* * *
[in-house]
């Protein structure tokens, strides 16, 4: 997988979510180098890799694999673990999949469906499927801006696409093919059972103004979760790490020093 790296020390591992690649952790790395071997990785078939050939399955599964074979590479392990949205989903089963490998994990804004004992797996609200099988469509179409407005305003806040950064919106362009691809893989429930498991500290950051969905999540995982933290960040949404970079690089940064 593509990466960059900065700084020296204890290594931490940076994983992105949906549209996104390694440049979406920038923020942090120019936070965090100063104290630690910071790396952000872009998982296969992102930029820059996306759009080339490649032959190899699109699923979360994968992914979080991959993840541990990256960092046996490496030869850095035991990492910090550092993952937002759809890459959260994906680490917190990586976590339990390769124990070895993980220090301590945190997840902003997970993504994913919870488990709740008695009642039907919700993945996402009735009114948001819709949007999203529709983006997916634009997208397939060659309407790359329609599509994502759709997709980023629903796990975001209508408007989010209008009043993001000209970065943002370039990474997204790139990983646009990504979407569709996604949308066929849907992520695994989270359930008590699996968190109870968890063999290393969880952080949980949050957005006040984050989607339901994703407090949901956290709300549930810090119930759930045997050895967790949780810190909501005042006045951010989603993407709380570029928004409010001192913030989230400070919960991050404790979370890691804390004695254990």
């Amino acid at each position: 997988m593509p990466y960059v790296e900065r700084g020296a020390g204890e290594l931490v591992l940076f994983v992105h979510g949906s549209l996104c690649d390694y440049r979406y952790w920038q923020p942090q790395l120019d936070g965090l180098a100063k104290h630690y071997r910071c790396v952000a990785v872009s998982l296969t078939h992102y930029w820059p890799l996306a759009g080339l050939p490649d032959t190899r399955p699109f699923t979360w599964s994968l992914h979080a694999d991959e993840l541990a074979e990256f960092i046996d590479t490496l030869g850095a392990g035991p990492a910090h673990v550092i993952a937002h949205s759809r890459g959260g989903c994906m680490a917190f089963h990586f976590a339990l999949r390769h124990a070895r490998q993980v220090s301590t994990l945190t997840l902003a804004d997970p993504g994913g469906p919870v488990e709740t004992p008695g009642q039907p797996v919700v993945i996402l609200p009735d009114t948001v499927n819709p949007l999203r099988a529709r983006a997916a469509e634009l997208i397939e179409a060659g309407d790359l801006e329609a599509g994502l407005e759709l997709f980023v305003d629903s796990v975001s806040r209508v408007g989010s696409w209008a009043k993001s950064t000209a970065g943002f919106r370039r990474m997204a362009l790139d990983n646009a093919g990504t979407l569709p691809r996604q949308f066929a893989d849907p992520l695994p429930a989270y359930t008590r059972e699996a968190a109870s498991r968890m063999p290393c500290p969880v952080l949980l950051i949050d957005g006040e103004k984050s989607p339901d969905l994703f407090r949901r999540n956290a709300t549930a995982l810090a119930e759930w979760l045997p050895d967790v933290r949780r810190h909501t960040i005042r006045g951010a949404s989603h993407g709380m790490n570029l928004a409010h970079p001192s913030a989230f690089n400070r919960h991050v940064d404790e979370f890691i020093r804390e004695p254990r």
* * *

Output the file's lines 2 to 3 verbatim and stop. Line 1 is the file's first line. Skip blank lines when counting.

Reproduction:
């Protein structure tokens, strides 16, 4: 997988979510180098890799694999673990999949469906499927801006696409093919059972103004979760790490020093 790296020390591992690649952790790395071997990785078939050939399955599964074979590479392990949205989903089963490998994990804004004992797996609200099988469509179409407005305003806040950064919106362009691809893989429930498991500290950051969905999540995982933290960040949404970079690089940064 593509990466960059900065700084020296204890290594931490940076994983992105949906549209996104390694440049979406920038923020942090120019936070965090100063104290630690910071790396952000872009998982296969992102930029820059996306759009080339490649032959190899699109699923979360994968992914979080991959993840541990990256960092046996490496030869850095035991990492910090550092993952937002759809890459959260994906680490917190990586976590339990390769124990070895993980220090301590945190997840902003997970993504994913919870488990709740008695009642039907919700993945996402009735009114948001819709949007999203529709983006997916634009997208397939060659309407790359329609599509994502759709997709980023629903796990975001209508408007989010209008009043993001000209970065943002370039990474997204790139990983646009990504979407569709996604949308066929849907992520695994989270359930008590699996968190109870968890063999290393969880952080949980949050957005006040984050989607339901994703407090949901956290709300549930810090119930759930045997050895967790949780810190909501005042006045951010989603993407709380570029928004409010001192913030989230400070919960991050404790979370890691804390004695254990």
């Amino acid at each position: 997988m593509p990466y960059v790296e900065r700084g020296a020390g204890e290594l931490v591992l940076f994983v992105h979510g949906s549209l996104c690649d390694y440049r979406y952790w920038q923020p942090q790395l120019d936070g965090l180098a100063k104290h630690y071997r910071c790396v952000a990785v872009s998982l296969t078939h992102y930029w820059p890799l996306a759009g080339l050939p490649d032959t190899r399955p699109f699923t979360w599964s994968l992914h979080a694999d991959e993840l541990a074979e990256f960092i046996d590479t490496l030869g850095a392990g035991p990492a910090h673990v550092i993952a937002h949205s759809r890459g959260g989903c994906m680490a917190f089963h990586f976590a339990l999949r390769h124990a070895r490998q993980v220090s301590t994990l945190t997840l902003a804004d997970p993504g994913g469906p919870v488990e709740t004992p008695g009642q039907p797996v919700v993945i996402l609200p009735d009114t948001v499927n819709p949007l999203r099988a529709r983006a997916a469509e634009l997208i397939e179409a060659g309407d790359l801006e329609a599509g994502l407005e759709l997709f980023v305003d629903s796990v975001s806040r209508v408007g989010s696409w209008a009043k993001s950064t000209a970065g943002f919106r370039r990474m997204a362009l790139d990983n646009a093919g990504t979407l569709p691809r996604q949308f066929a893989d849907p992520l695994p429930a989270y359930t008590r059972e699996a968190a109870s498991r968890m063999p290393c500290p969880v952080l949980l950051i949050d957005g006040e103004k984050s989607p339901d969905l994703f407090r949901r999540n956290a709300t549930a995982l810090a119930e759930w979760l045997p050895d967790v933290r949780r810190h909501t960040i005042r006045g951010a949404s989603h993407g709380m790490n570029l928004a409010h970079p001192s913030a989230f690089n400070r919960h991050v940064d404790e979370f890691i020093r804390e004695p254990r």